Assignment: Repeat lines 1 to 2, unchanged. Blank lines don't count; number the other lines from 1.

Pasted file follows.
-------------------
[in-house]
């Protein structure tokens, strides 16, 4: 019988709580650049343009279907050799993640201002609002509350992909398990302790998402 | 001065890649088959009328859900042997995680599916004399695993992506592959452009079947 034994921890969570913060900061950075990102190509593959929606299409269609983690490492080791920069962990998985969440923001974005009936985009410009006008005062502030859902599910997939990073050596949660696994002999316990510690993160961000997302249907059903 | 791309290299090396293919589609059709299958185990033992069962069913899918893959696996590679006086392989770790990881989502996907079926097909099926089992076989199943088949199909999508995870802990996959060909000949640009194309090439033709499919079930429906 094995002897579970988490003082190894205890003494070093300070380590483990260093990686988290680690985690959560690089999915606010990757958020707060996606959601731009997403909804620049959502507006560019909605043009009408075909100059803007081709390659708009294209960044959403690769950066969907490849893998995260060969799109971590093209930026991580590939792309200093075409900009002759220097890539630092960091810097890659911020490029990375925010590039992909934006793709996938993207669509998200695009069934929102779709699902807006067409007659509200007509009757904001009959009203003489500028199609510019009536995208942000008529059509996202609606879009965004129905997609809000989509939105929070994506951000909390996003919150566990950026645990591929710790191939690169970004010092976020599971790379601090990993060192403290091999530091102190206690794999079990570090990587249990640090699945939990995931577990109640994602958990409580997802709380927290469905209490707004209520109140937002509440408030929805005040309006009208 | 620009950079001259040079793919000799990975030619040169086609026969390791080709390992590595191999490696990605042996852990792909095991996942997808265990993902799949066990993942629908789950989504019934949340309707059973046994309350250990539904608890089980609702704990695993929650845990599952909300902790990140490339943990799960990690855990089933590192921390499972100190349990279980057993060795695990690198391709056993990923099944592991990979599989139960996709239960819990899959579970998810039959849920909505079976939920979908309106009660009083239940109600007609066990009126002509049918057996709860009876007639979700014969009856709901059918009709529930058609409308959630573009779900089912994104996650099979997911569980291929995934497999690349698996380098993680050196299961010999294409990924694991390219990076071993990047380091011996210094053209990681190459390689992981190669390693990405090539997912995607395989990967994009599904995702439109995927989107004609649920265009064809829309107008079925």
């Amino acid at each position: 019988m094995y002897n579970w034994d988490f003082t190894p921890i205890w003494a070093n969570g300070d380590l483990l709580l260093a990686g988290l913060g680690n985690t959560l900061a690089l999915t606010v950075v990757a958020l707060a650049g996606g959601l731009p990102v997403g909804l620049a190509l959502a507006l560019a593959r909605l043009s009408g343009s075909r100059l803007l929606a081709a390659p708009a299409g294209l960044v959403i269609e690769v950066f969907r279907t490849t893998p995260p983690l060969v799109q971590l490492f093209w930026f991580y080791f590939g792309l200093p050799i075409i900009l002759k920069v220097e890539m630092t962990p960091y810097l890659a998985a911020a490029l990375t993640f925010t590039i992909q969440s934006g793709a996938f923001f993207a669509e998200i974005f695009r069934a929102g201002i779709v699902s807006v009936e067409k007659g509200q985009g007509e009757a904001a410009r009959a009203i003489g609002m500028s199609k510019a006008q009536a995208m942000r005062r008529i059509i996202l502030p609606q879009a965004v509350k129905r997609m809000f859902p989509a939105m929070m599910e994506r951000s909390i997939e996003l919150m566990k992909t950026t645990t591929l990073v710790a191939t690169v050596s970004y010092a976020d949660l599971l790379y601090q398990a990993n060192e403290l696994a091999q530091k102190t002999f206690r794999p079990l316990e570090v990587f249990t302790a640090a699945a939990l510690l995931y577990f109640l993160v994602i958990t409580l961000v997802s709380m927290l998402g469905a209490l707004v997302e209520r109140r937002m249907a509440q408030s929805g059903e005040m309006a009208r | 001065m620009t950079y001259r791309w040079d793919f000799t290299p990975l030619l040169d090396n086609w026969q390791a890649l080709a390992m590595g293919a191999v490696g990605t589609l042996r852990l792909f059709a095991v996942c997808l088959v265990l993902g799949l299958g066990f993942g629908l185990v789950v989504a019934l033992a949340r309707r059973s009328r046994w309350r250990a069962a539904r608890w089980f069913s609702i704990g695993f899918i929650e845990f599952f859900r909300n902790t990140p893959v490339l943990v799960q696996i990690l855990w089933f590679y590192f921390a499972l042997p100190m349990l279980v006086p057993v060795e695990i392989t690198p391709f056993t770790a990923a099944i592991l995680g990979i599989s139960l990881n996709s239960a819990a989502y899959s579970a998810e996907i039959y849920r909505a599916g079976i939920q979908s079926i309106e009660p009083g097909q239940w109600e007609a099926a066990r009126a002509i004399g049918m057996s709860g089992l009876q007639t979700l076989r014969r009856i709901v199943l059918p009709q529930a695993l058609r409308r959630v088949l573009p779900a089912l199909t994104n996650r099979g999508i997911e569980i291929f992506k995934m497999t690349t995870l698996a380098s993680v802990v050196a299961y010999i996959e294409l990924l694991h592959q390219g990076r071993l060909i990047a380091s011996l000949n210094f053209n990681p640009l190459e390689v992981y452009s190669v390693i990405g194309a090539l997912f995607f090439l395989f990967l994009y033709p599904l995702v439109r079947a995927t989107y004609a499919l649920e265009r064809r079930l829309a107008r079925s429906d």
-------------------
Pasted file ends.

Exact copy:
[in-house]
């Protein structure tokens, strides 16, 4: 019988709580650049343009279907050799993640201002609002509350992909398990302790998402 | 001065890649088959009328859900042997995680599916004399695993992506592959452009079947 034994921890969570913060900061950075990102190509593959929606299409269609983690490492080791920069962990998985969440923001974005009936985009410009006008005062502030859902599910997939990073050596949660696994002999316990510690993160961000997302249907059903 | 791309290299090396293919589609059709299958185990033992069962069913899918893959696996590679006086392989770790990881989502996907079926097909099926089992076989199943088949199909999508995870802990996959060909000949640009194309090439033709499919079930429906 094995002897579970988490003082190894205890003494070093300070380590483990260093990686988290680690985690959560690089999915606010990757958020707060996606959601731009997403909804620049959502507006560019909605043009009408075909100059803007081709390659708009294209960044959403690769950066969907490849893998995260060969799109971590093209930026991580590939792309200093075409900009002759220097890539630092960091810097890659911020490029990375925010590039992909934006793709996938993207669509998200695009069934929102779709699902807006067409007659509200007509009757904001009959009203003489500028199609510019009536995208942000008529059509996202609606879009965004129905997609809000989509939105929070994506951000909390996003919150566990950026645990591929710790191939690169970004010092976020599971790379601090990993060192403290091999530091102190206690794999079990570090990587249990640090699945939990995931577990109640994602958990409580997802709380927290469905209490707004209520109140937002509440408030929805005040309006009208 | 620009950079001259040079793919000799990975030619040169086609026969390791080709390992590595191999490696990605042996852990792909095991996942997808265990993902799949066990993942629908789950989504019934949340309707059973046994309350250990539904608890089980609702704990695993929650845990599952909300902790990140490339943990799960990690855990089933590192921390499972100190349990279980057993060795695990690198391709056993990923099944592991990979599989139960996709239960819990899959579970998810039959849920909505079976939920979908309106009660009083239940109600007609066990009126002509049918057996709860009876007639979700014969009856709901059918009709529930058609409308959630573009779900089912994104996650099979997911569980291929995934497999690349698996380098993680050196299961010999294409990924694991390219990076071993990047380091011996210094053209990681190459390689992981190669390693990405090539997912995607395989990967994009599904995702439109995927989107004609649920265009064809829309107008079925």